4 interesting tips to help your teen sleep better

3 min


There is a hard truth that many of us do not understand – teens are among the easiest category of sleep-deprived individuals. Today, they are even more sleep-deprived than in years past, with a recent study revealing that up to 85% do not even get enough nighttime shut eye.

The reasons for the lack of proper sleep are varied: start times in schools are too early, homework is excessive, and most of all: internet penetration in the bedroom. As a parent, you might be at a loss on what to do, because you cannot just shout at your teen to ‘go to bed early’ – when the actuality is that the bodies of teens go through plenty of changes, and their brain is hardwired to stay up later and wake up later.

If the world was perfect, teens would go to school at 10 or 11 a.m., but that is not the case. However, the power is in your hands to encourage your teen to develop healthy sleep habits, such as the tips we will discuss in this article.

  • Avoid the snooze button by getting extra sleep in the morning

It is normal to love the snooze button – we would be hard-pressed to find someone that does not. However, snoozing leads you to cheat yourself, despite it sounding like a good, comfortable proposition. If the alarm goes off at 5:15 am and you instead snooze it to 6 am, then you are better off just setting it to 6 am and get out of bed immediately; that way, you get 45 minutes of extra uninterrupted sleep.

  • Doing tactical napping, and do caffeine if needed

The main belief when it comes to sleep hygiene is that you need to avoid caffeine at all costs when you are trying to take a nap. The reason is sound; caffeine interferes with sleep quality and quantity.

However, sometimes it is very hard to stay awake when you need to, such as when the teen needs to finish their math assignment or you might need to drive home after an event. In both cases, you cannot afford to be drowsy; so in this case, a tactical nap can work well to alleviate the sleep. Even sleeping for 15 to 20 minutes in the afternoon can make a major difference in your concentration span.

With that said, a useful tip when you do tactical naps: avoid doing it in your ultra-comfortable bed with a mattress from the best mattress firm, or your super comfortable sofa. Instead, do it when reclining in your car seat, or with your head down a desk, to discourage sleeping for too long. If necessary, take a cup of coffee or tea to help you stay awake, if napping is impossible at that moment.

  • Do your homework in the morning

There is a common assumption that doing your homework at night and pulling all-nighters will help in your productivity; but the truth is that it actually does not. Research also backs up this result, as it shows that getting enough sleep is actually more important in helping you perform better on a test, rather than spending the entire night studying and sleeping at 4 am.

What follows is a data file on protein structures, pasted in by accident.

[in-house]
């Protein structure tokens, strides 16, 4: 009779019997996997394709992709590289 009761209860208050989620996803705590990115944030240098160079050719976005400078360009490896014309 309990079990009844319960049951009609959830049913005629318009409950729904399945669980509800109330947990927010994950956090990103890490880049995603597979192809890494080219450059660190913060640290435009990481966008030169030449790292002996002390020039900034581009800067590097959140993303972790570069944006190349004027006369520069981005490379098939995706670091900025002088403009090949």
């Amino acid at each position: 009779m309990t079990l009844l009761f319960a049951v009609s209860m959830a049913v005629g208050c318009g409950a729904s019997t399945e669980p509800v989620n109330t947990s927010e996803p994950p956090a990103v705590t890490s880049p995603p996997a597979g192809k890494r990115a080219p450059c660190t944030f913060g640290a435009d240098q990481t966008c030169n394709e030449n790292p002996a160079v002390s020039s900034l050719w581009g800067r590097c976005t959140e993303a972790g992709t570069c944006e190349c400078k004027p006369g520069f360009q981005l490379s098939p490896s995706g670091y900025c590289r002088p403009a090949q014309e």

If, for some reason, your teen cannot finish their homework before bed, they should go to bed. Their homework will still be there, after all, and there is evidence that shows homework does not necessarily help kids learn.

  • Limiting digital liberation

Teens will not like being told to not look at their phones – after all, they do not want to miss out on anything. Yet, their phones are part of the reason they cannot sleep properly. There are some reasons for this:

  • Phones are addictive – scrolling down social media posts are exciting, but can take up so much time that you do not even realize. It also leads to frustration and anxiety, because of the fear of missing out.
  • Electronic devices emit blue light – blue light is a major culprit of poor sleep, because it tricks the brain to suppressing melatonin production, resulting in failure to fall asleep
  • Alerts – notifications can lead to fragmented sleep

Some tips to help control the phone are:

  • Turning on ‘night shift’ or ‘do not disturb’ mode in mobile devices
  • Keeping phones out of the bedroom
  • Use apps to reduce digital consumption

Conclusion

Hopefully, these tips will help your teen get better sleep. If you try them and do not get a positive result, then there could be an additional cause, so you can get medical consultation to see what the problem is.


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